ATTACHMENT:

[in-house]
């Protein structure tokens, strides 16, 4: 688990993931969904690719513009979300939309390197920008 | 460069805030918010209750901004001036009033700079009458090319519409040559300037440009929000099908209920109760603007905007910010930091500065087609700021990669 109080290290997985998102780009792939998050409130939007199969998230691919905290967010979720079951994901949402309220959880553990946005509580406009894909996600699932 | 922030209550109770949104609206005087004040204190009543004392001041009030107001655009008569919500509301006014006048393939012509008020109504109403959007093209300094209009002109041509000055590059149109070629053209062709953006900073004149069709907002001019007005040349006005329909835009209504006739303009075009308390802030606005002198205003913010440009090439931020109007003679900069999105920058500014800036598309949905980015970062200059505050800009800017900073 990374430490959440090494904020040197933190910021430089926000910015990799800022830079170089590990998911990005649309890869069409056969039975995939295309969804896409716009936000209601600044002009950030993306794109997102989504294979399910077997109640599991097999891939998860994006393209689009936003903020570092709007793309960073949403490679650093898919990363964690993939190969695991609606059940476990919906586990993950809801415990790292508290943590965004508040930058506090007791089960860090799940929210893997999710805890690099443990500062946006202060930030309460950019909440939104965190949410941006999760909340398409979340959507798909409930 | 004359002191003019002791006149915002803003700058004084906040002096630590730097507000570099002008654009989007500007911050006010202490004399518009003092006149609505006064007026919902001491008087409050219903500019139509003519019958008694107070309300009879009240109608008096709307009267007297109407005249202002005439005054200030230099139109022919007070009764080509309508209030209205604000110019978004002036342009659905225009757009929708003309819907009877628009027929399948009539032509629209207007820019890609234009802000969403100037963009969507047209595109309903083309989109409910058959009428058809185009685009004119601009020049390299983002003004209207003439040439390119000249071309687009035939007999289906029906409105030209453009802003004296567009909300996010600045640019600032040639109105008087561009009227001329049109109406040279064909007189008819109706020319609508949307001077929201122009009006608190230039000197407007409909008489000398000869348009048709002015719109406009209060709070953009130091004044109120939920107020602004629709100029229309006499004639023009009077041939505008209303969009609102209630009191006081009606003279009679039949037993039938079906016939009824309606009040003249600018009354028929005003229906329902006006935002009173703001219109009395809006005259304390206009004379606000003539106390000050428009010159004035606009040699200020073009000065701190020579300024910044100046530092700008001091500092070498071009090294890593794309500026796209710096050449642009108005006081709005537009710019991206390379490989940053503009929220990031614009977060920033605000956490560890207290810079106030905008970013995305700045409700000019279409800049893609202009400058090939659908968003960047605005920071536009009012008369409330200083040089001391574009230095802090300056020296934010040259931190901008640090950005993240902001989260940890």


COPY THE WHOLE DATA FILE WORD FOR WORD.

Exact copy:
[in-house]
């Protein structure tokens, strides 16, 4: 688990993931969904690719513009979300939309390197920008 | 460069805030918010209750901004001036009033700079009458090319519409040559300037440009929000099908209920109760603007905007910010930091500065087609700021990669 109080290290997985998102780009792939998050409130939007199969998230691919905290967010979720079951994901949402309220959880553990946005509580406009894909996600699932 | 922030209550109770949104609206005087004040204190009543004392001041009030107001655009008569919500509301006014006048393939012509008020109504109403959007093209300094209009002109041509000055590059149109070629053209062709953006900073004149069709907002001019007005040349006005329909835009209504006739303009075009308390802030606005002198205003913010440009090439931020109007003679900069999105920058500014800036598309949905980015970062200059505050800009800017900073 990374430490959440090494904020040197933190910021430089926000910015990799800022830079170089590990998911990005649309890869069409056969039975995939295309969804896409716009936000209601600044002009950030993306794109997102989504294979399910077997109640599991097999891939998860994006393209689009936003903020570092709007793309960073949403490679650093898919990363964690993939190969695991609606059940476990919906586990993950809801415990790292508290943590965004508040930058506090007791089960860090799940929210893997999710805890690099443990500062946006202060930030309460950019909440939104965190949410941006999760909340398409979340959507798909409930 | 004359002191003019002791006149915002803003700058004084906040002096630590730097507000570099002008654009989007500007911050006010202490004399518009003092006149609505006064007026919902001491008087409050219903500019139509003519019958008694107070309300009879009240109608008096709307009267007297109407005249202002005439005054200030230099139109022919007070009764080509309508209030209205604000110019978004002036342009659905225009757009929708003309819907009877628009027929399948009539032509629209207007820019890609234009802000969403100037963009969507047209595109309903083309989109409910058959009428058809185009685009004119601009020049390299983002003004209207003439040439390119000249071309687009035939007999289906029906409105030209453009802003004296567009909300996010600045640019600032040639109105008087561009009227001329049109109406040279064909007189008819109706020319609508949307001077929201122009009006608190230039000197407007409909008489000398000869348009048709002015719109406009209060709070953009130091004044109120939920107020602004629709100029229309006499004639023009009077041939505008209303969009609102209630009191006081009606003279009679039949037993039938079906016939009824309606009040003249600018009354028929005003229906329902006006935002009173703001219109009395809006005259304390206009004379606000003539106390000050428009010159004035606009040699200020073009000065701190020579300024910044100046530092700008001091500092070498071009090294890593794309500026796209710096050449642009108005006081709005537009710019991206390379490989940053503009929220990031614009977060920033605000956490560890207290810079106030905008970013995305700045409700000019279409800049893609202009400058090939659908968003960047605005920071536009009012008369409330200083040089001391574009230095802090300056020296934010040259931190901008640090950005993240902001989260940890």